crushing vehicles parked in a park, lot below. this morning rescuers brought in trains to remove train cars from the crushed vehicles so they could search for other potential victims. we are told the two people killed were not railroad employees. their identities have not been released. the families have been identified. according to local reports they may have been dean agers. bill: what do we know about the train operators. >> reporter: there were two train operators, both were unharmed. obviously they are talking to these people about the moments that led up to the crash. cleanup crews on the ground hard at work this morning removing all the spilled coal, quite a mess left behind, so that main street, the main drag there can be reopened. according to police meantime the train cars were not carrying hazardous materials, just the coal that we mentioned. i guess that is a bit of good news, but a sad, sad morning outside of baltimore. bill: updates when we get them. thank you, julie. band band in nejulie banderas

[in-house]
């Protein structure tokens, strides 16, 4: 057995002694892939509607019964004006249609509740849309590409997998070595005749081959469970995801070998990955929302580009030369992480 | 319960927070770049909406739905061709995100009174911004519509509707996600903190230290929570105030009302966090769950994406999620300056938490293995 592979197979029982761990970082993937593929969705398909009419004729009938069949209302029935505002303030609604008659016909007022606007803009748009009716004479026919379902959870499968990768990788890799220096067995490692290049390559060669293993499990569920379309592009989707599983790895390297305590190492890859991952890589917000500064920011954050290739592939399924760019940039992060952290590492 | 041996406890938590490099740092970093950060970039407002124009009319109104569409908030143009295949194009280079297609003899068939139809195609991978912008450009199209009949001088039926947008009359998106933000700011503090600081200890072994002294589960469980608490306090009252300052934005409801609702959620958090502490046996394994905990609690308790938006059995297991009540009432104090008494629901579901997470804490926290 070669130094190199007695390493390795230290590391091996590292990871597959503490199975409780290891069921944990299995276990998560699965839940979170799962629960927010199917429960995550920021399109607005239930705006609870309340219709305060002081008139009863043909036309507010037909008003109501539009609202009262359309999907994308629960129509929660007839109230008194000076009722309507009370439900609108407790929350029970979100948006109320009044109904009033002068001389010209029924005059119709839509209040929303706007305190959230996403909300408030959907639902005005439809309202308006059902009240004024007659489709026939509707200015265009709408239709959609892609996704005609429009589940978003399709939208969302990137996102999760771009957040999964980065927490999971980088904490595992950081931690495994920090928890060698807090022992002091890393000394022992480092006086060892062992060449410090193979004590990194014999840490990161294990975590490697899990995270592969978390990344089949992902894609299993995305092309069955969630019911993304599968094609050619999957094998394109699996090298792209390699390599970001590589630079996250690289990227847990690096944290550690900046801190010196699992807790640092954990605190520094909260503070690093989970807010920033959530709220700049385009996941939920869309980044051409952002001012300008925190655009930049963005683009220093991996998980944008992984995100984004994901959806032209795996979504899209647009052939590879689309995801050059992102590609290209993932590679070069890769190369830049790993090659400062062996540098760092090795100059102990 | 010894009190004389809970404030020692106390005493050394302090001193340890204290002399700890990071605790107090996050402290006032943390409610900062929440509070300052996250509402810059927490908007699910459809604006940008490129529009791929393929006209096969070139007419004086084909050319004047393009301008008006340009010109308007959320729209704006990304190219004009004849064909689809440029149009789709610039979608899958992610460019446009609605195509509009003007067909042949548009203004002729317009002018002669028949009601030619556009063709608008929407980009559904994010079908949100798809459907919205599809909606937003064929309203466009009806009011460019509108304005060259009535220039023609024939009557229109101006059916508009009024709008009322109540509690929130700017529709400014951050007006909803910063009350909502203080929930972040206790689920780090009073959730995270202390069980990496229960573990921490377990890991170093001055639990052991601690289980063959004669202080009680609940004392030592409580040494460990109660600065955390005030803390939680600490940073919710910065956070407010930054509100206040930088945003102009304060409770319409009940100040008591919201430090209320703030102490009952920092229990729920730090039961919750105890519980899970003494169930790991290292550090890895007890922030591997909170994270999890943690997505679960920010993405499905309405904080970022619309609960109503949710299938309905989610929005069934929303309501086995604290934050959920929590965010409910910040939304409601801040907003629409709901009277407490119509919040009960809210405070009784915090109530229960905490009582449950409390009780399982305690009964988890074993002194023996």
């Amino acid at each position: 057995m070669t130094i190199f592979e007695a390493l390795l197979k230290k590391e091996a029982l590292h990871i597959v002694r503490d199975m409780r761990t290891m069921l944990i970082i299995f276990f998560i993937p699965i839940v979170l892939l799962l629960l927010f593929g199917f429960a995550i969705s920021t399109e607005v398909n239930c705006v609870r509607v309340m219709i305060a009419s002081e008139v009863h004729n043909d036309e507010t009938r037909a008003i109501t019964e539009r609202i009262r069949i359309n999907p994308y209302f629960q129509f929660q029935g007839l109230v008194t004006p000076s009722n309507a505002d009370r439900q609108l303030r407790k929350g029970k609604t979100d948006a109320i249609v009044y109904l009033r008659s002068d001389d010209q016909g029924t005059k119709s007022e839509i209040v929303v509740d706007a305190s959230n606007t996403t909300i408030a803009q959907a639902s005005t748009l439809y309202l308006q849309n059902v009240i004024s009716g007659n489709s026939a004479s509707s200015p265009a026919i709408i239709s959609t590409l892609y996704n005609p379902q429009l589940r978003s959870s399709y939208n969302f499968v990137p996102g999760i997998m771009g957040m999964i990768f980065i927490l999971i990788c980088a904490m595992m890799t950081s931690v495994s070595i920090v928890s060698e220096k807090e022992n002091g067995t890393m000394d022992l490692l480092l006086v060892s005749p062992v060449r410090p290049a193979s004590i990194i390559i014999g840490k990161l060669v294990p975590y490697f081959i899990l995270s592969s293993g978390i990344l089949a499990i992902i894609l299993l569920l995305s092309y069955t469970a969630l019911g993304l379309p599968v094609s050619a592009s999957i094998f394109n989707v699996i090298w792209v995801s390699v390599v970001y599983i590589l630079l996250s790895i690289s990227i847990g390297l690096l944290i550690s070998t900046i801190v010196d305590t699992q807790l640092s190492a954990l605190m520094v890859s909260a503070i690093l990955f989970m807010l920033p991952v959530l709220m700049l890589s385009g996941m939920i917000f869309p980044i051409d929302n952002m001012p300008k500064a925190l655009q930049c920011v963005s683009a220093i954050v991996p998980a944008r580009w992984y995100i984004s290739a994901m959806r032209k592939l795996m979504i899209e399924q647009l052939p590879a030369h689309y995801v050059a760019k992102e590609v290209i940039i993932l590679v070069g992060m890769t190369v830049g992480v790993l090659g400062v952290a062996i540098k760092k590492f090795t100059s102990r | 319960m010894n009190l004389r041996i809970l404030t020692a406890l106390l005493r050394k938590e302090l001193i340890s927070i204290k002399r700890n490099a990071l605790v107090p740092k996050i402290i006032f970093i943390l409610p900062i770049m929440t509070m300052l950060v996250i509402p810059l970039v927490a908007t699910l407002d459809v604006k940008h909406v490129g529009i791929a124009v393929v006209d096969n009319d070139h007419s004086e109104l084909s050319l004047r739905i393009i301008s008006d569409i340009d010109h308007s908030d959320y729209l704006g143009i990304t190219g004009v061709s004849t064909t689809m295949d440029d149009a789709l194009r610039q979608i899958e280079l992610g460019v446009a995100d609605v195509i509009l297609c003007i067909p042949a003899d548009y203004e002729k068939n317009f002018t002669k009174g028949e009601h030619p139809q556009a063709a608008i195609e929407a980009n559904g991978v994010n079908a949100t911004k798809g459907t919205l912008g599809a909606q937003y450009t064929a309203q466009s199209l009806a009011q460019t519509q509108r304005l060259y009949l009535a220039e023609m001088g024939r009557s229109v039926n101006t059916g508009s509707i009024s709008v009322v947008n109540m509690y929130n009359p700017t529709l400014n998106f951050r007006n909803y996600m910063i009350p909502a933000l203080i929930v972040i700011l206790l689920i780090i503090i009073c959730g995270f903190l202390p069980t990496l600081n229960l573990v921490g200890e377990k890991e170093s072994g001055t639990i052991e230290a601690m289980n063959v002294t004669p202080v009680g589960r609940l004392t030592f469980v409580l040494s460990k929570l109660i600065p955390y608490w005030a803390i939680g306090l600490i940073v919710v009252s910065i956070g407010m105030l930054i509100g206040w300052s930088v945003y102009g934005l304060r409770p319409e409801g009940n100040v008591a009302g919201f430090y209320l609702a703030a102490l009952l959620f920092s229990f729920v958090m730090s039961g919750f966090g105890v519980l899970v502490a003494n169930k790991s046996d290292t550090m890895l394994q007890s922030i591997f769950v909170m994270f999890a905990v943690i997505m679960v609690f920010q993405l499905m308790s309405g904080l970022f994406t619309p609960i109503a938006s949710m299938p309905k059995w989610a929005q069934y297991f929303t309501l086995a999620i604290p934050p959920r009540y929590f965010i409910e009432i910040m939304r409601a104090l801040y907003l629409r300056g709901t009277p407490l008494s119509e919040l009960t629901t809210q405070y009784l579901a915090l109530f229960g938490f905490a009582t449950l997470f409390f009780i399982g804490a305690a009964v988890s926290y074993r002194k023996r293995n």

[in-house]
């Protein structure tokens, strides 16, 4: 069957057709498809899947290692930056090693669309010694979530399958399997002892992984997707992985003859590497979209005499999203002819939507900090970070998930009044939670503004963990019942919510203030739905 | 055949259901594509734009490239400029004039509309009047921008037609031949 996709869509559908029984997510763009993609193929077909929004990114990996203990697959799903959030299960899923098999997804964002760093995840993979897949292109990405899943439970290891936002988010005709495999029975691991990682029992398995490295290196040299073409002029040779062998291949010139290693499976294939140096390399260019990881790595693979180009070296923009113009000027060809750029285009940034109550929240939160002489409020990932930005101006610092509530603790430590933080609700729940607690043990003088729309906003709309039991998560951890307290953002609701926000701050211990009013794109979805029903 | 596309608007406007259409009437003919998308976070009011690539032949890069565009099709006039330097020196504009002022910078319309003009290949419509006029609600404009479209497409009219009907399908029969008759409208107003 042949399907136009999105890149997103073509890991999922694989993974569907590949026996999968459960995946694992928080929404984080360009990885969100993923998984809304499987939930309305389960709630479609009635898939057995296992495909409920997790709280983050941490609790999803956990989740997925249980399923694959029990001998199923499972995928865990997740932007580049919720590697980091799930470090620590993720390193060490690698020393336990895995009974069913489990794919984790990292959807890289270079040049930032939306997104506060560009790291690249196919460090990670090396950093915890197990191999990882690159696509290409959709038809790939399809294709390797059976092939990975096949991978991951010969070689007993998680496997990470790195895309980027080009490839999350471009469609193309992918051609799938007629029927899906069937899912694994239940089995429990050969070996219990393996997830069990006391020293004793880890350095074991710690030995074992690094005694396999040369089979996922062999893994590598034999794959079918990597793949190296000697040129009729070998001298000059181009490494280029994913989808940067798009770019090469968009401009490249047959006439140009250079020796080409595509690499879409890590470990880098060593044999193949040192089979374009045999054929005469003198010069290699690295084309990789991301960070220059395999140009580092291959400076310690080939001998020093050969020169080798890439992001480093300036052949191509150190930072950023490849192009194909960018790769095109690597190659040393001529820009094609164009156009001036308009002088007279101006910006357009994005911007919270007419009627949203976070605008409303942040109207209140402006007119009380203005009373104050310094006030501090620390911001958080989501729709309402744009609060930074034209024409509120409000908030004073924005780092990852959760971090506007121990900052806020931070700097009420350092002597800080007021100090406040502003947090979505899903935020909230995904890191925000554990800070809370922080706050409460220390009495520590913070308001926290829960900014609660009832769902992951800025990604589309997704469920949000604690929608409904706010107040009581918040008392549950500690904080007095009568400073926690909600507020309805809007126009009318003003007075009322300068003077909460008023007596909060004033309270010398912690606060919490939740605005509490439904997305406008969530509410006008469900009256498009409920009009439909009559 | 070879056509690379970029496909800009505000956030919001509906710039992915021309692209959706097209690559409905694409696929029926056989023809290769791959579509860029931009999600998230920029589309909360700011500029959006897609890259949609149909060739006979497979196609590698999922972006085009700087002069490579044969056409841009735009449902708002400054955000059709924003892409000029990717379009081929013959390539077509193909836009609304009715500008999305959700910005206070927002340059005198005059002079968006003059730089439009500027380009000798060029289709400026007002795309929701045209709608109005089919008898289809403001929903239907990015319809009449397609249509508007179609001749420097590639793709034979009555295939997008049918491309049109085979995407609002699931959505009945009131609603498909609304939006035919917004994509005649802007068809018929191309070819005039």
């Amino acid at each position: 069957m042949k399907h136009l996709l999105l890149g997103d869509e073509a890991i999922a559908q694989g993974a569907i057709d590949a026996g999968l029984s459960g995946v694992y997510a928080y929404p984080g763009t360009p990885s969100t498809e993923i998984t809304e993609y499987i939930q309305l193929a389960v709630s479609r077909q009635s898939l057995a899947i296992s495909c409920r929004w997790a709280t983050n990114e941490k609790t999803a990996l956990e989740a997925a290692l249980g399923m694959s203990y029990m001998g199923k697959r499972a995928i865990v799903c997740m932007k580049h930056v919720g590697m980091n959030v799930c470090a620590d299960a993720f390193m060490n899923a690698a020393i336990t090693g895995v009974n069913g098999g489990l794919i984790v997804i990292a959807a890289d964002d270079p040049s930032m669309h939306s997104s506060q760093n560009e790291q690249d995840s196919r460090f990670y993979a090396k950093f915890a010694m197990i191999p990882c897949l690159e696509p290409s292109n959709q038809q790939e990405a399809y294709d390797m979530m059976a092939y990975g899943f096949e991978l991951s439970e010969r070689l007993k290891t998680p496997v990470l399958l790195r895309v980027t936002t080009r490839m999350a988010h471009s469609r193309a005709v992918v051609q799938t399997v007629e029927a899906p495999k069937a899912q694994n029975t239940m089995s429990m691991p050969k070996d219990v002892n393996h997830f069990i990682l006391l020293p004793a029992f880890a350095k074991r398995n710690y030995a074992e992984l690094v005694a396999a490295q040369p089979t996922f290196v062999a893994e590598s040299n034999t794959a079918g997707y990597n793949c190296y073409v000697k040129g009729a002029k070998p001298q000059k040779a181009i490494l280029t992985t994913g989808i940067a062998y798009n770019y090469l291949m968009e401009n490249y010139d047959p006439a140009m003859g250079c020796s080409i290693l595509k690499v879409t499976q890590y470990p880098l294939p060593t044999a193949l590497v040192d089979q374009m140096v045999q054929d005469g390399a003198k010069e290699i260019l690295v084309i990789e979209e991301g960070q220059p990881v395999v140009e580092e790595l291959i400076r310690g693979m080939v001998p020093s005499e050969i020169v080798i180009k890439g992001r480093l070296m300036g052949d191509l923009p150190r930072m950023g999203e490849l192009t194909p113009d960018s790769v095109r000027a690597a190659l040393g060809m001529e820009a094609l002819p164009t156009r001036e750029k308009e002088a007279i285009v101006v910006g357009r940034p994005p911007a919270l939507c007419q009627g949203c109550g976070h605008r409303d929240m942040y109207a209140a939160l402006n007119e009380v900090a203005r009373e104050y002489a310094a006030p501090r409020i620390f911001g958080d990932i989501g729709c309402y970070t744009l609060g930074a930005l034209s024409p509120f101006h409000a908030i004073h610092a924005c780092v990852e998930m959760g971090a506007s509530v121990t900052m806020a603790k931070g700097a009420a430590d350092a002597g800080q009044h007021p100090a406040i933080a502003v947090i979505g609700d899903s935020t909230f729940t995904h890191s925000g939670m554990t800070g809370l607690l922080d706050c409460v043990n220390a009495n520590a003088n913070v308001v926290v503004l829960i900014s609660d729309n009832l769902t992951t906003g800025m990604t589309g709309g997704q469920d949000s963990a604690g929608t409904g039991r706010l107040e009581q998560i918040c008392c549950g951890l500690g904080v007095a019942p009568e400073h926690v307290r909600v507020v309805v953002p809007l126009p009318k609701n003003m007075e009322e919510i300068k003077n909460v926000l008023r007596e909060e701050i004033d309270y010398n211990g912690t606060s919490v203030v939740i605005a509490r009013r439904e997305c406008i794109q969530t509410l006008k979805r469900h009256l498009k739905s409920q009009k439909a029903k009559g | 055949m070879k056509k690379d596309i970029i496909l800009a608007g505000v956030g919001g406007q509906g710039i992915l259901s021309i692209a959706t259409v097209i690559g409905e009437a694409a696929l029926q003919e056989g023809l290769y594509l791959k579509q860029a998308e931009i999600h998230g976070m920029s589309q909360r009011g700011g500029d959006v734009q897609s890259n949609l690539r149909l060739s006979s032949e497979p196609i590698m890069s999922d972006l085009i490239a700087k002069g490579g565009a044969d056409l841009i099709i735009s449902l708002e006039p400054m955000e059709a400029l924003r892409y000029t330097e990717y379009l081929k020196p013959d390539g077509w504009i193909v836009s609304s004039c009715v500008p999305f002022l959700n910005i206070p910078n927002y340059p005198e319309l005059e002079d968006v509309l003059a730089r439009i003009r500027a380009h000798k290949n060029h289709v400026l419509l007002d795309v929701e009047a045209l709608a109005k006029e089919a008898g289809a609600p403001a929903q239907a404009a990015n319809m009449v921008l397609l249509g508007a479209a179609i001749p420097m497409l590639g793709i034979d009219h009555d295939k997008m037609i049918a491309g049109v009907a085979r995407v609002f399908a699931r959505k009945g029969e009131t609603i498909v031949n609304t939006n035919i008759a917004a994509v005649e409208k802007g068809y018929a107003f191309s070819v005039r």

martha: how about this? baseball legend roger clemens back in the game. he is 50 years old but he is expected to be the new starting pitcher for from a minor league team in texas called the sugarland skeeters. they will be cheering on roger clemens. his agent says he is still clocking an 87 mile-an-hour fastball. that is pretty good. the rocket as he is known, won 324 games for his career in the majors. he is accused of using steroids, something he denied. he makes the minor league debut on saturday